Monthly Archives: October 2011

An Interview with Kate

What a treat! I had the absolute pleasure of speaking with Kate of Aspie from Maine yesterday to do an interview regarding my book, Slip. We had a lovely conversation, and Kate asked some thought-provoking questions. She also wrote an insightful and thoughtful review of the book in addition to discussing my responses to her questions. Thank you, Kate!

Click here to read the review and interview!

The Aura

I was going to write a hopeful post, an “it-will-be-okay” post, about how even though Nigel had a seizure last week, and I discovered him postictal, face down in a huge pile of Lego, bleeding from several cuts on his forehead, nose, and neck, he told me the next day that he thought he understood what is meant by having an aura, the feelings or sensations one experiences immediately prior to having a seizure, that he was starting to recognize his, that it’s a “woozy” feeling. I was going to write a post that at least there was that, that maybe he could learn to use his aura, as some with epilepsy do, to circumvent the seizures, not just because they are scary to witness and he gets cuts on his face, but because, according to research, the more seizures the body has, the more the body gets used to having them, but also because they can be fatal, and that terrifies me.  I was going to write that post and then just a few days later he had another seizure, a massive one I witnessed from the beginning, and as it was ending he stopped breathing a few times, and I should have called 911 but I felt paralyzed, focused on willing my son to breathe, telling him to, in his unconscious, agonized state, and he did and I collapsed in relief, shaking, shaking, too shell shocked to cry, not daring to wonder what if.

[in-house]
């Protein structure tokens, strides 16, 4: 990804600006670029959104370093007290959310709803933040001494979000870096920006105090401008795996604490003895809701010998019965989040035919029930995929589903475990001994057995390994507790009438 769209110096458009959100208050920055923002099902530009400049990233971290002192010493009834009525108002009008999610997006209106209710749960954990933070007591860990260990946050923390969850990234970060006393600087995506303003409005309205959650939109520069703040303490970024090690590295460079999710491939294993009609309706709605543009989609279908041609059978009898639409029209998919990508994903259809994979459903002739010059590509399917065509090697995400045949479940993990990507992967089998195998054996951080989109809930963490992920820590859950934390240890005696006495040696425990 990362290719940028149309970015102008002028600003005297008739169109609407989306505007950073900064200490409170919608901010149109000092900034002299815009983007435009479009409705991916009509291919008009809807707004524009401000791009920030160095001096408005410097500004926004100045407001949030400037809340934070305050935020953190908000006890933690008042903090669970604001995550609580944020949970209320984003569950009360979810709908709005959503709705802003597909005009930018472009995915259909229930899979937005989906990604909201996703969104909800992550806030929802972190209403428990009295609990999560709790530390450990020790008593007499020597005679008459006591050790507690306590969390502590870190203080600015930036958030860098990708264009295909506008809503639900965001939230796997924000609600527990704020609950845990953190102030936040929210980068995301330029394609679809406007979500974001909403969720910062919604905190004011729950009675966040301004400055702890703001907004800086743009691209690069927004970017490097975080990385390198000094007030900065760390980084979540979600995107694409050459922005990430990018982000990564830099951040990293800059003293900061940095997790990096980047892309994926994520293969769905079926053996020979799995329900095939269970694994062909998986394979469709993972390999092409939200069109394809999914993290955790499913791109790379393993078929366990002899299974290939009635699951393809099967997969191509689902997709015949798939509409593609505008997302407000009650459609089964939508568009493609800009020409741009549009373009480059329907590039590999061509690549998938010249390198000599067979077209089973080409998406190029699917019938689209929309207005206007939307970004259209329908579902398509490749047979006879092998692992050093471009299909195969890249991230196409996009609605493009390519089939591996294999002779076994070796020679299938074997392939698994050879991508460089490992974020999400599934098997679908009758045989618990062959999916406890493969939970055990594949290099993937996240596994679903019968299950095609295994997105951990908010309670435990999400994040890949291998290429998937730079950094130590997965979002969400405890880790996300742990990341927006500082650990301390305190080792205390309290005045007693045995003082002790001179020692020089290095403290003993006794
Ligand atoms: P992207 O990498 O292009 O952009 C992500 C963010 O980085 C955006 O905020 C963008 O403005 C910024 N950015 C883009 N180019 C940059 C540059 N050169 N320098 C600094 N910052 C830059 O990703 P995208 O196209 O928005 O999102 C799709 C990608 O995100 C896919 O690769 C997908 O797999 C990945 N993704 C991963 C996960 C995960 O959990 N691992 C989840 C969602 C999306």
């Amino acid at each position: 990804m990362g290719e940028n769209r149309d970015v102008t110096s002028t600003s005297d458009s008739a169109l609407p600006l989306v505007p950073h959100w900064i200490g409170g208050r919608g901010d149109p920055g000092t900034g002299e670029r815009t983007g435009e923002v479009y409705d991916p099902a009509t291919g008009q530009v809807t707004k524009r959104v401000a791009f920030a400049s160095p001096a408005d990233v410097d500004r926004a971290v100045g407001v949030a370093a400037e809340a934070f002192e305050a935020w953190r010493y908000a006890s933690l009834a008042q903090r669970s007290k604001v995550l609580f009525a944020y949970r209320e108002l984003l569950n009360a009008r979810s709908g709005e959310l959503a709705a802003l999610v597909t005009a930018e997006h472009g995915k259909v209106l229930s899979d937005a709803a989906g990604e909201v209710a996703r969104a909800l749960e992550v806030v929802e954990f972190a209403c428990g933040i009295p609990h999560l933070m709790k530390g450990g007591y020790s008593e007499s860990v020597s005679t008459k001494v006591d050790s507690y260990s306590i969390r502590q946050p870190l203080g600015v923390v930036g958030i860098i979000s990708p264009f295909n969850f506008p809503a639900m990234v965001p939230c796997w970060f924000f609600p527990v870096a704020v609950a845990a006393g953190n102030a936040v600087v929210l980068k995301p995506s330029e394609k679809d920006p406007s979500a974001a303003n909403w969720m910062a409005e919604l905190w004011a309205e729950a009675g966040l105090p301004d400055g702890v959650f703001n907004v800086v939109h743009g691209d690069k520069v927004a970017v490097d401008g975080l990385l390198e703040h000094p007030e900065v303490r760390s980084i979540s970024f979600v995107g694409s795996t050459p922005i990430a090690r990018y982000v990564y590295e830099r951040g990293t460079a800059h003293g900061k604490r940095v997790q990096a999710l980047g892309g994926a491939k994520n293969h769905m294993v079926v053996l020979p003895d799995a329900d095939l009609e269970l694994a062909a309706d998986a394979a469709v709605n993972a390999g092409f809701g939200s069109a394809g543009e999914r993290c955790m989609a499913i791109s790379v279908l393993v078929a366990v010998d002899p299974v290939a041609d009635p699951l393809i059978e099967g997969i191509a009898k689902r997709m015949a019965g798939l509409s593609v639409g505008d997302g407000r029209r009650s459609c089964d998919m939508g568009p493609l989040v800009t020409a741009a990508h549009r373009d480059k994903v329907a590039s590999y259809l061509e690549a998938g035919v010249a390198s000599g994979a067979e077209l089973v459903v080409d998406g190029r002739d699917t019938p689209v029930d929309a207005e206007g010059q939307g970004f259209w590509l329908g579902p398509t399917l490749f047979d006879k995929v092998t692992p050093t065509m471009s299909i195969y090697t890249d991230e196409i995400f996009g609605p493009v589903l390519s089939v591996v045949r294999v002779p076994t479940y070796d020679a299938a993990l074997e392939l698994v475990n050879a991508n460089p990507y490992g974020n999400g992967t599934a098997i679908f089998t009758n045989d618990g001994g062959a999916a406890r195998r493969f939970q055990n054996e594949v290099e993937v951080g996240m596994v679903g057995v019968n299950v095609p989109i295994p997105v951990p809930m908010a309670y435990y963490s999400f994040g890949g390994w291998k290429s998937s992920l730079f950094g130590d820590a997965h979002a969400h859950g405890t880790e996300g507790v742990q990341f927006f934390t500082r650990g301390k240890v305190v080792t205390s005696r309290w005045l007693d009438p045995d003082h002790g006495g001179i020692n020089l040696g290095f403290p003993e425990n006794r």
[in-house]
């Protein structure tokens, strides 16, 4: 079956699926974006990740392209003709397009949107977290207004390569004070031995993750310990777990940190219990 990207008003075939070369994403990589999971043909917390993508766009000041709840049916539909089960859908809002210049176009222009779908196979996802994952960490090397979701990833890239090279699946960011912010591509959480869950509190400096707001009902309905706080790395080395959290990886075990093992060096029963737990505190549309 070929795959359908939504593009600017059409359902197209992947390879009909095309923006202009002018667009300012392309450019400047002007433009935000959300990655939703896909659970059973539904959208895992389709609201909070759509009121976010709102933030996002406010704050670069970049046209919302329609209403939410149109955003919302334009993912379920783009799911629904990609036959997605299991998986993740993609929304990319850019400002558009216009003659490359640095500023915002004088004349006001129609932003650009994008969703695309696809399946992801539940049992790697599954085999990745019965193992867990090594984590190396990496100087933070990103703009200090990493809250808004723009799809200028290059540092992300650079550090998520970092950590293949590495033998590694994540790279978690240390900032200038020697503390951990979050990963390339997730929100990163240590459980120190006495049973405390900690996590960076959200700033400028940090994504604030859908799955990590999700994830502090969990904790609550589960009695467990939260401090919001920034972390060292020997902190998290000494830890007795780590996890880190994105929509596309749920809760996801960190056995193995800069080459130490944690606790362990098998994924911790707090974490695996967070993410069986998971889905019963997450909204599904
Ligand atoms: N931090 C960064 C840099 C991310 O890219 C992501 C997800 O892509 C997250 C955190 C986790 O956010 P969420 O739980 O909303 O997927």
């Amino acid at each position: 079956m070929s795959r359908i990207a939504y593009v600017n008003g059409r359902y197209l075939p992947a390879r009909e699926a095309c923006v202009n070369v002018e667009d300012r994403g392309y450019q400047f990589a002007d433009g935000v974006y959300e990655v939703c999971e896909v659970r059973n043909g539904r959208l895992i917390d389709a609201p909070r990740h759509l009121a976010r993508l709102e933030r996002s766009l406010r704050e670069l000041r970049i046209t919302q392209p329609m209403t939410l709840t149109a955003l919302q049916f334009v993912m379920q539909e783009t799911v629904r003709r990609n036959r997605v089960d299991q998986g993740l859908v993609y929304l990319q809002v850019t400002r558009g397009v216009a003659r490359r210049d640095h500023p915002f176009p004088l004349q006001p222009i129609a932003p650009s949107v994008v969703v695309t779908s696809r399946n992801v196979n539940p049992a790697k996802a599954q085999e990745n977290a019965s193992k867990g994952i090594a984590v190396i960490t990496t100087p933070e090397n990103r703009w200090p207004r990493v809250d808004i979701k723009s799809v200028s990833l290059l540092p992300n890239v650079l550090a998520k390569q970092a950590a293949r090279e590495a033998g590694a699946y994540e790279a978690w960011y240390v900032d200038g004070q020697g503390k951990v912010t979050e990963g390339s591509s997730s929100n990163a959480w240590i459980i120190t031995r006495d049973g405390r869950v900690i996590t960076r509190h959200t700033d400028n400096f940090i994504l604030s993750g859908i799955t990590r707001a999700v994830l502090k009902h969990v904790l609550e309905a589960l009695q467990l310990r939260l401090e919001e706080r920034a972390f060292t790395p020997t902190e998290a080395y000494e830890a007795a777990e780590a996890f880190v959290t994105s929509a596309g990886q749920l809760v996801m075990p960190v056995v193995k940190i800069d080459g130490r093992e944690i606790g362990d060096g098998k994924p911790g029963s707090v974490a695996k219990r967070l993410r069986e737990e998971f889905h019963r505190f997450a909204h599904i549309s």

The next day I asked him if he had experienced the “woozy” aura and not surprisingly he said no. I know it takes a long time and lots of practice to develop it, but the fact is I don’t think he would have had a chance with a seizure like that, which is how all of his are. Big. Bad. And although I often try to be Zen-like about the seizures I find that I undeniably have PTSD and my heart involuntarily starts racing with terror every time his eyes roll or his hands stiffen or he makes an unintelligible vocalization and of course whenever I’m out of the room and I hear a thud or a series of thumps, and I curse the seizures, hate them hate them hate them, even though I’m all too familiar with the New Age tenet What you resist you draw to you, but how could I not resist them? How?